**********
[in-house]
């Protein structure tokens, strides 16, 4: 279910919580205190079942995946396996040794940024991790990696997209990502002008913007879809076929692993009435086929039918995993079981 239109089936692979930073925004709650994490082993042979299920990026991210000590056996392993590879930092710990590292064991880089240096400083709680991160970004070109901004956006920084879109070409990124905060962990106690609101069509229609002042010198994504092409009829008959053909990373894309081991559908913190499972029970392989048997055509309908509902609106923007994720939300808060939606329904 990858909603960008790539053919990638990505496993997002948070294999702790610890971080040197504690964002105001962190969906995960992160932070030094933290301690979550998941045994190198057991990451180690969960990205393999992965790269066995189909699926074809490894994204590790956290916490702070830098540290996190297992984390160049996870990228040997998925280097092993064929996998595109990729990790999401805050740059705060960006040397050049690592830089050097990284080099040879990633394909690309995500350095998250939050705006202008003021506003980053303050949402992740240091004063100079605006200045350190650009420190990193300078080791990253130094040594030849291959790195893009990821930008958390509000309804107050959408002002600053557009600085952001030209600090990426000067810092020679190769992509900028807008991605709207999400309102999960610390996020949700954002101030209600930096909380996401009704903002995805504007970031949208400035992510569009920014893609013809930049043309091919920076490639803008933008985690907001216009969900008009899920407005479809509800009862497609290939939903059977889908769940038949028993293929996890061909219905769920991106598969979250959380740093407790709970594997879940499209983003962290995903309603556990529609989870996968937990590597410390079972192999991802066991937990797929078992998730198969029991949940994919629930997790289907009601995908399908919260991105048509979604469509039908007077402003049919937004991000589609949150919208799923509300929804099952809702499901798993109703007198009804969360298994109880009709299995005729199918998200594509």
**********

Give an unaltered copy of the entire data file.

[in-house]
């Protein structure tokens, strides 16, 4: 279910919580205190079942995946396996040794940024991790990696997209990502002008913007879809076929692993009435086929039918995993079981 239109089936692979930073925004709650994490082993042979299920990026991210000590056996392993590879930092710990590292064991880089240096400083709680991160970004070109901004956006920084879109070409990124905060962990106690609101069509229609002042010198994504092409009829008959053909990373894309081991559908913190499972029970392989048997055509309908509902609106923007994720939300808060939606329904 990858909603960008790539053919990638990505496993997002948070294999702790610890971080040197504690964002105001962190969906995960992160932070030094933290301690979550998941045994190198057991990451180690969960990205393999992965790269066995189909699926074809490894994204590790956290916490702070830098540290996190297992984390160049996870990228040997998925280097092993064929996998595109990729990790999401805050740059705060960006040397050049690592830089050097990284080099040879990633394909690309995500350095998250939050705006202008003021506003980053303050949402992740240091004063100079605006200045350190650009420190990193300078080791990253130094040594030849291959790195893009990821930008958390509000309804107050959408002002600053557009600085952001030209600090990426000067810092020679190769992509900028807008991605709207999400309102999960610390996020949700954002101030209600930096909380996401009704903002995805504007970031949208400035992510569009920014893609013809930049043309091919920076490639803008933008985690907001216009969900008009899920407005479809509800009862497609290939939903059977889908769940038949028993293929996890061909219905769920991106598969979250959380740093407790709970594997879940499209983003962290995903309603556990529609989870996968937990590597410390079972192999991802066991937990797929078992998730198969029991949940994919629930997790289907009601995908399908919260991105048509979604469509039908007077402003049919937004991000589609949150919208799923509300929804099952809702499901798993109703007198009804969360298994109880009709299995005729199918998200594509």